Dominican Hospital Awards Grants – Aptos Times, February 2020
Community Bridges [was awarded] $25,000 for the Wellness Navigation project, which will increase patient access to healthy food, nutrition education and other services, and will improve clients’ understanding of how to stay healthy. The Wellness Navigation Project will offer mobile health screenings, a lifestyle class, care transition referrals and food pantry distribution… [An additional] $25,000 for a collaboration among United Way of Santa Cruz County, Community Bridges, and Pajaro Valley Prevention and Student Assistance to provide support services for youth and families to promote health and wellness, college and career readiness, financial stability and community connection. The goal is to increase access to mental health services, workforce development and academic support.
Nonprofit workers struggle to make ends meet – Santa Cruz Sentinel, January 2020
The 2019 Human Care Alliance Nonprofit Wage and Benefit survey report shows that 62% of nonprofit employees cannot survive working one job… “Government’s inaction to address the growing poverty problem in Santa Cruz County is only contributing to the growing statistics,” Raymon Cancino, CEO of nonprofit Community Bridges said in the release. “As a sector of nonprofits trying to alleviate these conditions, we have limited ways to manage this growing crisis and, at times, are powerless due to the limited resources we have at our disposal to make meaningful impact.”
62% of Nonprofit Workers Need to Work More Than One Job to Survive – PR Newswire, January 2020
The escalating costs of housing and persistent low wages heavily influence nonprofit workers and result in implications distinctive to this sector. According to the survey, 62% of nonprofit workers report that they must have more than one job to support their families… “Government’s inaction to address the growing poverty problem in Santa Cruz County is only contributing to the growing statistics,” says Community Bridges’ Chief Executive Officer Raymon Cancino. “As nonprofits, we have limited ways to manage this growing crisis without expansion of funding.”
60% Of Nonprofit Workers In Santa Cruz County Need 2 Jobs – Santa Cruz Patch, January 2020
More than 220 employees and 30 nonprofit leaders took the survey, which was conducted by Human Care Alliance, a coalition of health and human services nonprofits in Santa Cruz County. Housing and low wages made it difficult for employees to live on a single job’s salary, the survey found… Raymon Cancino, chief executive officer of Watsonville-based nonprofit Community Bridges, said in the press release that government officials failed to address the county’s poverty problem. As nonprofits, we have limited ways to manage this growing crisis without expansion of funding,” he said.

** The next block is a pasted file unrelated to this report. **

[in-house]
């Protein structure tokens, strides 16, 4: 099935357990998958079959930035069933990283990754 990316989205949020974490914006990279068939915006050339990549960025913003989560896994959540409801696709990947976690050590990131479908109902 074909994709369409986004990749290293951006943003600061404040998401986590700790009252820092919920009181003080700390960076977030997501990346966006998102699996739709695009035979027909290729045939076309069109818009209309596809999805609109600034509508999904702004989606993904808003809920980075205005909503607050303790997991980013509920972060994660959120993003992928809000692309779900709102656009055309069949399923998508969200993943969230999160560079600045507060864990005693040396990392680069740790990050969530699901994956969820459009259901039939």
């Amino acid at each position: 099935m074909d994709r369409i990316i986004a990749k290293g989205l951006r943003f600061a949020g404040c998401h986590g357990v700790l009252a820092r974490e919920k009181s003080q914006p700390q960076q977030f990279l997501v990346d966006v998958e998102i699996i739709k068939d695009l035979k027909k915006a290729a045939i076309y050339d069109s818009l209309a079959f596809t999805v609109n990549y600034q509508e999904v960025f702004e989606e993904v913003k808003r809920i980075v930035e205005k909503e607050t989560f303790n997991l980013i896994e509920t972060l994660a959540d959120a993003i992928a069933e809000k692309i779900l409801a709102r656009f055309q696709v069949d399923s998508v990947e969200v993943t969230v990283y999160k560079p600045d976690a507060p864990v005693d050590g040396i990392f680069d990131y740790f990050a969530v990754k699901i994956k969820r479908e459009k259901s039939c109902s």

Community leaders push for Census 2020 participation – Aptos Life, January 2020
According to Raymon Cancino, CEO of Community Bridges, Watsonville was grossly undercounted in the 2010 census… “If your community is undercounted, you’re getting less money for services…” When that happens, support for health insurance, hospitals, childcare, food assistance, schools, special education and early childhood development programs are impacted… Community Bridges’ resource centers will offer kiosks where people can log into an iPad and do it from there. “Our goal is to make the process as easy as possible,” Cancino said. “You are all working, contributing to this community. You count.”Patch
Growing old in a high cost of living community is recipe for homelessness – Santa Cruz Sentinel, December 2019
Across the nation, senior homelessness (defined as those ages 62 or older) has increased by 62% from 2007 to 2016. The common misconception when people think of homelessness is that co-occurring symptoms, such as substance abuse and mental health issues, are the sole cause of the growing senior homeless population and are deeply entangled with our perceptions of homelessness.
Showers, Shelters and A New Divide Over Santa Cruz Homelessness – Good Times, November 2019
Lisa Berkowitz has seen the shift [of a 64% increase in long-term homelessness] play out first hand at the downtown Santa Cruz site of the Meals on Wheels program that her organization Community Bridges runs for local seniors age 60 and older. A majority of those she sees are now homeless—about 51% of the more than 250 seniors the program served last year at its Louden Nelson Community Center site. “As hard as it is to be a person who is unhoused and having to look for shelter and food, it becomes that much more difficult and complicated for folks as they age,” Berkowitz says. “Anecdotally, what we hear from folks is in some instances, it’s a breakup of a relationship. There are a lot of folks who are Vietnam vets.”
Gratitude through Giving – Times Publishing, November 2019
“During this season of giving, I often get asked the following questions by donors, friends and family: ‘How can I ensure my donation matters, is used for the most good or ensure it will make a difference?’ Being on both sides of the fence, as a donor and as a nonprofit administrator, I understand these concerns and questions. [This article discusses] a few things you should consider before donating,” writes Ray Cancino, Community Bridges CEO. “In this upcoming season of giving, my recommendation is to go beyond name recognition and invest the time to really understand how your hard-earned dollar will be used. Taking these steps will help you make an informed decision and ensure that your money truly makes an impact.”